Keeping things real and the headspace right with sanity (gotta be sane, or at least enough saneness to keep these blogs up for a couple of years) at least a manageable level.

The sanity must be just real enough to want to keep the leaking eyes from workmates, wife, and w’others. This just rhymes with others with a W to match the sentence, and prove there’s some sanity alive and kicking; thank you to @INXS.

After the usual well over the 50 hour working week; the fun begins often on the several hour commute home, as per @Supertramp, taking the long way home, seeing new country on previously untravelled roads, and referenced for future image hunting locations.

Of course as there’s no other way to arrive at home after dark, then turn around blink, aaannd the alarm sounds anwhere from pre 0200-0500 depending on travel time to the primary weekend’s entertainment and artful challenge of a sunrise location of choice.

Yay, that’s fun, and add the standing about while waiting in the frosty icey southerly (it’s usually icy because what other type of wind is there in those dark pre-dawn hours?), while standing on either frosted ground, balancing on a muddy swampy lump while trying desperately not to unbalance and end up in it.

The changes (yes. . .  plural) of warm clothes in the car is testament that the unbalancing occurs, frequently.

Or, it’s on the riverbank next to the swamp, so it’s still freezing colde, even if it’s a westerly, they’re freezing colde too, though not quite as icey as the southerly sister in that same pre-dawn light while still waiting for the sun to rise.

Oh, remember the rain showers. . .  yes it does that too, while standing freezing in the swanni. The rain is cold and combine that with the freezing colde westerly and the icey sister southerly, it’s a wetness colder than those two winds put together. Of course it would be wouldn’t it; and that wetness permeates through every arthritic cell that exists in a human body.

In engineering we can harden steel by freezing to a coldness beyond the usual physical imagination.

It kinda does to the average (or not so average) poor photographer on the freezing iciness of a north island swampy riverbank needs to be hardened and tough to do this each week, yet contradictorarily it does; as while we’re freezing those arthritic bits off (ha, wouldn’t that be nice), the naturally-occurring physiological shivers to keep those arthritic cells from freezing keeps the wakeness happening until showtime. . .

A week (ok, perhaps just a half hour or so according to the real time) after arrival at the chosen location, in a lightening sky, the first hint of colour appears and at an ever increasing rate, suddenly the ice drops off, the shivering ceases and a couple of  fingers decide they’re just alive enough to operate some of the camera gear.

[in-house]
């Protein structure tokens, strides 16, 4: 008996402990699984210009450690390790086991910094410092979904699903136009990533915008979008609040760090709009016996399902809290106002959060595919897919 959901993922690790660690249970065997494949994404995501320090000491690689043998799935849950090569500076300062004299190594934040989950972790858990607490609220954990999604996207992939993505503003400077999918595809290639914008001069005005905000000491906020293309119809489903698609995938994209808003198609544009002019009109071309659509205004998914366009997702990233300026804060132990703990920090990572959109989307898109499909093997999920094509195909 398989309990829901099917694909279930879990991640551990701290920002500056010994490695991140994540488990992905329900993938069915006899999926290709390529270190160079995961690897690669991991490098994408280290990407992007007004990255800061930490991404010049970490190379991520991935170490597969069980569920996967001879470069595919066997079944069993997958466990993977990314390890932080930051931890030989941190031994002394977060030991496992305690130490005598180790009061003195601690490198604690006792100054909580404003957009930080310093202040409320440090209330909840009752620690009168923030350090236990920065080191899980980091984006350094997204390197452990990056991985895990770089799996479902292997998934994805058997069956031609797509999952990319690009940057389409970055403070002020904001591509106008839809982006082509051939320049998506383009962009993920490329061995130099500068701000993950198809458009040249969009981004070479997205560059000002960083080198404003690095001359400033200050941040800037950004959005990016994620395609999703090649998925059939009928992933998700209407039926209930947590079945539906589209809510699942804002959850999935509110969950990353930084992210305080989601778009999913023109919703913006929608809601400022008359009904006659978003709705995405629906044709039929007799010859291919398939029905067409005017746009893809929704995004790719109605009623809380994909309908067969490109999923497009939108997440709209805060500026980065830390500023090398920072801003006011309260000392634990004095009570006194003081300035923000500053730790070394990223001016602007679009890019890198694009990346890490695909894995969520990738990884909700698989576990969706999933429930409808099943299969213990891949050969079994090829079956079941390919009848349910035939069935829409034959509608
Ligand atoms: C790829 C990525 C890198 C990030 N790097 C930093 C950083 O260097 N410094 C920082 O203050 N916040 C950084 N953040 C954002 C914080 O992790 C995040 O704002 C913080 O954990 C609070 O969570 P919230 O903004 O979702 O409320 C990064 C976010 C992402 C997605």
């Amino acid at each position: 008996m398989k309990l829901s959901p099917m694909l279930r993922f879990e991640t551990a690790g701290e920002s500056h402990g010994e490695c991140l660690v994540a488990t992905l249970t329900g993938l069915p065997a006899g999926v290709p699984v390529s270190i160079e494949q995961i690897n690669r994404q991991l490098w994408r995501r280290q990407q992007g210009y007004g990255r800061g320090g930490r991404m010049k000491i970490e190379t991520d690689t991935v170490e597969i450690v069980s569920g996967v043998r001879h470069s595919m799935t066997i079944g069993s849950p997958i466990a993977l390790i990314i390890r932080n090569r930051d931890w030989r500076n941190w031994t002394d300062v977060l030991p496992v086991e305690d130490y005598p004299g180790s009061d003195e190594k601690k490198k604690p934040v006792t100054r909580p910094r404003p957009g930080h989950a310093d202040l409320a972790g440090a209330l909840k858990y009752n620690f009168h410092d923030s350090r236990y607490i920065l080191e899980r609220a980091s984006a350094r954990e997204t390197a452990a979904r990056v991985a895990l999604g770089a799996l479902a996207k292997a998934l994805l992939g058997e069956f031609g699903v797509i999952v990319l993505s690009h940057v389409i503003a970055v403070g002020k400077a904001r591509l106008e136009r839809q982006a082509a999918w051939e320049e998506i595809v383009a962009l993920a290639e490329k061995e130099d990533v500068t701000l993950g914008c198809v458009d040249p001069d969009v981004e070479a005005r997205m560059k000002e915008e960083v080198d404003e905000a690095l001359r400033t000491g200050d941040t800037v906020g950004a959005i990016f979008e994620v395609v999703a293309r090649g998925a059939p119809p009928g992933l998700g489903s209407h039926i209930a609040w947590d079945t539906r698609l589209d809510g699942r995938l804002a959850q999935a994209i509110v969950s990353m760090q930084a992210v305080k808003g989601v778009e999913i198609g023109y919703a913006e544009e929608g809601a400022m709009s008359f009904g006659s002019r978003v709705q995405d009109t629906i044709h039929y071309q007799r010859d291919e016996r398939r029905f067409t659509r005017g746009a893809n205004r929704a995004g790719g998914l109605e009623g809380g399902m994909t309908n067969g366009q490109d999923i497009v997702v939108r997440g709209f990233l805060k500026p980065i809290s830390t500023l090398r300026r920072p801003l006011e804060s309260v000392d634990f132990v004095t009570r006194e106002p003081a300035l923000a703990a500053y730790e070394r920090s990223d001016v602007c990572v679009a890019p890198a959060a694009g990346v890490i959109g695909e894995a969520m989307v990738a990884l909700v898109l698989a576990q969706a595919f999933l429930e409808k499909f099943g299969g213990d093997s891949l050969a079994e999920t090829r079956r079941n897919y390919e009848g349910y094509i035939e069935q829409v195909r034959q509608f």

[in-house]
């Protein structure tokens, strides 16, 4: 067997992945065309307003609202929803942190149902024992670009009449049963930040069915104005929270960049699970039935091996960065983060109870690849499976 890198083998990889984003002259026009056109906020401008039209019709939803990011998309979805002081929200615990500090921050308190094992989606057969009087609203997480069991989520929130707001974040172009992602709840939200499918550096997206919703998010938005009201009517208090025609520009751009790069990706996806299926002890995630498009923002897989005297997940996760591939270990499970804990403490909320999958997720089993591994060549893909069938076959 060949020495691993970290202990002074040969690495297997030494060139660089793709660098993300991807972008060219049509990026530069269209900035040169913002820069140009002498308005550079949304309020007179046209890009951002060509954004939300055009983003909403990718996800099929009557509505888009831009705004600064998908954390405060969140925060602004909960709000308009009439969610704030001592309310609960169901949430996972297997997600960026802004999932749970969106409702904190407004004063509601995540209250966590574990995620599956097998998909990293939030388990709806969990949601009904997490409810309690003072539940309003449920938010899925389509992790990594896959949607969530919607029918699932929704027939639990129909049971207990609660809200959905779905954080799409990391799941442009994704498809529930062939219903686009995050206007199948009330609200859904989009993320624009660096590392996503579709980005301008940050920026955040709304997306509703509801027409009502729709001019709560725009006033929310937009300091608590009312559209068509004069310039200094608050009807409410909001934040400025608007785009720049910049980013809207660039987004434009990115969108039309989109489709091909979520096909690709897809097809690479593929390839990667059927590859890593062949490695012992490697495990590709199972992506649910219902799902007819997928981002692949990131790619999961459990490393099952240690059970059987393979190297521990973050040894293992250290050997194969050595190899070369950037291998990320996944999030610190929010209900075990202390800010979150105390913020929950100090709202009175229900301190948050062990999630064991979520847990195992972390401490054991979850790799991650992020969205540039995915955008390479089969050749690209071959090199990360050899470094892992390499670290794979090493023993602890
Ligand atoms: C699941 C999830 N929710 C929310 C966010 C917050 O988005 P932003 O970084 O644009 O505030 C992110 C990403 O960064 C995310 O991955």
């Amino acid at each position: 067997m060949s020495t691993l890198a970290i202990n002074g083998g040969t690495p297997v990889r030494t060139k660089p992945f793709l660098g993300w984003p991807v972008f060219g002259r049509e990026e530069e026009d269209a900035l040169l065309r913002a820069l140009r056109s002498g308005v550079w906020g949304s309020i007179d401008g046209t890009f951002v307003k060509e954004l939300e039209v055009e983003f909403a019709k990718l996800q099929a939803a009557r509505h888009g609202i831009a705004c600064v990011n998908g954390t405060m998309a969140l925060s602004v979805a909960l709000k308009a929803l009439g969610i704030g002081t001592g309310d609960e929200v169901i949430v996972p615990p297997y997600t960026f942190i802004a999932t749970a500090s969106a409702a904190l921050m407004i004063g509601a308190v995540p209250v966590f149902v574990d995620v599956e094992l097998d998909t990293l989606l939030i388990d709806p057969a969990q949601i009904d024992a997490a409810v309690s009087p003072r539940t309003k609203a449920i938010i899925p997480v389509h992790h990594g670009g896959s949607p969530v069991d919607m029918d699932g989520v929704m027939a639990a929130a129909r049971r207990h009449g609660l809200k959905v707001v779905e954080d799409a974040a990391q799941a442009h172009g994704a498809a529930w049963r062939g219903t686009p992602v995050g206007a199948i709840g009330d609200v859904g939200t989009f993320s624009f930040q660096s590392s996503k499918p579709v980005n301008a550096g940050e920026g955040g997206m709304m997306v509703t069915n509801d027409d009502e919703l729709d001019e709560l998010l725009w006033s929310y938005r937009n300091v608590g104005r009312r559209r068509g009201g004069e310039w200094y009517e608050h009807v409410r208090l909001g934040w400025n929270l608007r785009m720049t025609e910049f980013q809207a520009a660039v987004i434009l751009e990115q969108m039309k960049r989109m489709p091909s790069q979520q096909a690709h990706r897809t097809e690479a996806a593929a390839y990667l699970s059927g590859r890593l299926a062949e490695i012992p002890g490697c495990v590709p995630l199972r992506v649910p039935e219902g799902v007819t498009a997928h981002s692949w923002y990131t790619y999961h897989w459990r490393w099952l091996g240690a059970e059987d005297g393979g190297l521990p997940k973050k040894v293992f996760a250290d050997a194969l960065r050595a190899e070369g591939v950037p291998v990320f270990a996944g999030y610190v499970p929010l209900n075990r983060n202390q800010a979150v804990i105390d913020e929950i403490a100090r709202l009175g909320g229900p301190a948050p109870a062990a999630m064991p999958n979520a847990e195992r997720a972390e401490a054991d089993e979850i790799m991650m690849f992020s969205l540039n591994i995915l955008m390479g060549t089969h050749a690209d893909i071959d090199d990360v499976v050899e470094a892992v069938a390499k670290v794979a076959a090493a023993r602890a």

Like the rainbow, in a reverse of the sunset colours, the reds through the fruit bowl of  apricots/oranges to the yellows tones. The infinite shades of dark greys and black shadows turn into the fully saturated greens of leaves, the reds of algae and the oranges of young branchlets of willow and other riverside trees n shrubs.

The autumnal colours are so vivid this time of day, and, as the vapours of mists rise from rapidly warming vegetation swirling in the early morn thermals ever so slight. All this can occur in minutes, yes . . .just minutes, and in those minutes all senses come alive.

The scents of the warming water features, be it of swamp, riverside, coastal salted estuary, become so intense with the light.

The sound of the wildlife, game and wading birds as they forage and feast/ of the fins, the trout and tuna as they rise, often compete with the birds for the same bugs, now that’s a sight, and a fright for those not expecting.

The feelings of being one with the location of seeing every wee bug on the leaves and grass blades and within the heavily laden dewed webs.

This is the fun. This is what the beauty of Papatūānuku can show us, and make us live beyond what we can be, and for these morning moments that we are alive, whole and full of energy and move quickly up and downstream to capture more of this magic.

This is fun, this is worthy, and this resets the headspace. This is where we don’t even consider the pain that this will cost over the next week, as it is where we’ve risen so far above everything, this is the memories that shall become lifelong.

We shall remember the joy of just being there.

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We had a great night last night at a casual support group meeting at the Rutland Arms in Whanganui for people with a new arthritis diagnosis, collectively presented by these four:
Dave Or and Lisa Maskary (support group leaders), Madalaine Wetzels (rheumatology nurse, green scarf) and our Lori Davis (Arthritis Educator)

The people attending gathered important information to facilitate staying well with arthritis and goals to set alongside their new diagnosis.

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Some photos I took today, after I ran a Pain Toolkit workshop for educators who work for @ArthritisNZ

By the way, they were an excellent group to work with and very switched on 👍

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